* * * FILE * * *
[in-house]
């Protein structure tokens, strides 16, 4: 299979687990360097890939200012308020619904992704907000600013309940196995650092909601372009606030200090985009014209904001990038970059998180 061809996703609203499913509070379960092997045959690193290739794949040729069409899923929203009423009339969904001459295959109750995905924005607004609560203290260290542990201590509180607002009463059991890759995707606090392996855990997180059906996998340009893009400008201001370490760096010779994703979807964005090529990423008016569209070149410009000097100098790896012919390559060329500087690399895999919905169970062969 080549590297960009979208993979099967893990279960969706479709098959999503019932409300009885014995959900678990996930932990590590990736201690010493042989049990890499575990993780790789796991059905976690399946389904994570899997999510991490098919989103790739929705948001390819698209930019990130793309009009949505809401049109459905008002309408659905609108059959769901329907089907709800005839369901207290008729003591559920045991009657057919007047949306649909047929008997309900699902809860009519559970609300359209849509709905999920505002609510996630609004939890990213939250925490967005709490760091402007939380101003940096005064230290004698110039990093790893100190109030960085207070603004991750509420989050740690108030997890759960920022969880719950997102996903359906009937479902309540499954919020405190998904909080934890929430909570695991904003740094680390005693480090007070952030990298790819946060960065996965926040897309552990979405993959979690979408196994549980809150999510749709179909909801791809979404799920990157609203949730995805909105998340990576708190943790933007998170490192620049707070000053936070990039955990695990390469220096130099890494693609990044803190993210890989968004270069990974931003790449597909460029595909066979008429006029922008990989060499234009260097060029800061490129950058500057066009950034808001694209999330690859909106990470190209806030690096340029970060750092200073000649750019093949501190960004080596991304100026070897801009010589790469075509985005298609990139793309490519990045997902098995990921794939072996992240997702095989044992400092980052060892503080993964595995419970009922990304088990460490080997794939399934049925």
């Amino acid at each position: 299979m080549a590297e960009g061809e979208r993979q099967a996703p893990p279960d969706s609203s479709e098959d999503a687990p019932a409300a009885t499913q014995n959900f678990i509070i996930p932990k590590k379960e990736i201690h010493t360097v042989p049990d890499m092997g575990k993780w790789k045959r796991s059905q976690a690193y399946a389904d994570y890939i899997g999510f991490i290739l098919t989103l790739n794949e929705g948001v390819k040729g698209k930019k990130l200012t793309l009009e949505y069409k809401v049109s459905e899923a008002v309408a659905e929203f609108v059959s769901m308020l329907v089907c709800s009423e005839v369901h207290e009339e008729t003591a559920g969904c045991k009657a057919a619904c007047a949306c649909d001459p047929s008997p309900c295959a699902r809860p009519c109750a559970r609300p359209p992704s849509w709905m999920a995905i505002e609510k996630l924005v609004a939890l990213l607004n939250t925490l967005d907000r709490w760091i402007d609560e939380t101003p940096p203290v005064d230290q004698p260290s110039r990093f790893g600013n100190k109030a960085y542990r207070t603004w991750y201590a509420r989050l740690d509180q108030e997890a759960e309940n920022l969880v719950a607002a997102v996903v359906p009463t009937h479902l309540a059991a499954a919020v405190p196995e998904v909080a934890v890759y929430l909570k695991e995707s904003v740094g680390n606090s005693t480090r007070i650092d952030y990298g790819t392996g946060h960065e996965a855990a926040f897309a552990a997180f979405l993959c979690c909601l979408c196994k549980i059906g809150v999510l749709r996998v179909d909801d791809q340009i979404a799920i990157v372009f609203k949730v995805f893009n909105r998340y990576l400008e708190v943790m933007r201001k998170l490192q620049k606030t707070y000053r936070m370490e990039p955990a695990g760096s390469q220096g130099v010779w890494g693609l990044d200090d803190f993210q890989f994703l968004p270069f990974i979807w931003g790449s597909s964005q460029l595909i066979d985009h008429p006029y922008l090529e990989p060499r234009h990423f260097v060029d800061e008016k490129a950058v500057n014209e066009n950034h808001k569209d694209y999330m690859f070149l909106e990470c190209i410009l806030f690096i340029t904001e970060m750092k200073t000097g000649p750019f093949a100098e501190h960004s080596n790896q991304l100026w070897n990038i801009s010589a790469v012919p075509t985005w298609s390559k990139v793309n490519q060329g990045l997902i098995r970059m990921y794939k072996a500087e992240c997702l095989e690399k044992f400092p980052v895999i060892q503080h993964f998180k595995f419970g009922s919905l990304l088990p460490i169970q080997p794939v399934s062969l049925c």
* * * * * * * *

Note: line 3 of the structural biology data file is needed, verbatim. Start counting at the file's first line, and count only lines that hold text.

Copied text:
């Amino acid at each position: 299979m080549a590297e960009g061809e979208r993979q099967a996703p893990p279960d969706s609203s479709e098959d999503a687990p019932a409300a009885t499913q014995n959900f678990i509070i996930p932990k590590k379960e990736i201690h010493t360097v042989p049990d890499m092997g575990k993780w790789k045959r796991s059905q976690a690193y399946a389904d994570y890939i899997g999510f991490i290739l098919t989103l790739n794949e929705g948001v390819k040729g698209k930019k990130l200012t793309l009009e949505y069409k809401v049109s459905e899923a008002v309408a659905e929203f609108v059959s769901m308020l329907v089907c709800s009423e005839v369901h207290e009339e008729t003591a559920g969904c045991k009657a057919a619904c007047a949306c649909d001459p047929s008997p309900c295959a699902r809860p009519c109750a559970r609300p359209p992704s849509w709905m999920a995905i505002e609510k996630l924005v609004a939890l990213l607004n939250t925490l967005d907000r709490w760091i402007d609560e939380t101003p940096p203290v005064d230290q004698p260290s110039r990093f790893g600013n100190k109030a960085y542990r207070t603004w991750y201590a509420r989050l740690d509180q108030e997890a759960e309940n920022l969880v719950a607002a997102v996903v359906p009463t009937h479902l309540a059991a499954a919020v405190p196995e998904v909080a934890v890759y929430l909570k695991e995707s904003v740094g680390n606090s005693t480090r007070i650092d952030y990298g790819t392996g946060h960065e996965a855990a926040f897309a552990a997180f979405l993959c979690c909601l979408c196994k549980i059906g809150v999510l749709r996998v179909d909801d791809q340009i979404a799920i990157v372009f609203k949730v995805f893009n909105r998340y990576l400008e708190v943790m933007r201001k998170l490192q620049k606030t707070y000053r936070m370490e990039p955990a695990g760096s390469q220096g130099v010779w890494g693609l990044d200090d803190f993210q890989f994703l968004p270069f990974i979807w931003g790449s597909s964005q460029l595909i066979d985009h008429p006029y922008l090529e990989p060499r234009h990423f260097v060029d800061e008016k490129a950058v500057n014209e066009n950034h808001k569209d694209y999330m690859f070149l909106e990470c190209i410009l806030f690096i340029t904001e970060m750092k200073t000097g000649p750019f093949a100098e501190h960004s080596n790896q991304l100026w070897n990038i801009s010589a790469v012919p075509t985005w298609s390559k990139v793309n490519q060329g990045l997902i098995r970059m990921y794939k072996a500087e992240c997702l095989e690399k044992f400092p980052v895999i060892q503080h993964f998180k595995f419970g009922s919905l990304l088990p460490i169970q080997p794939v399934s062969l049925c």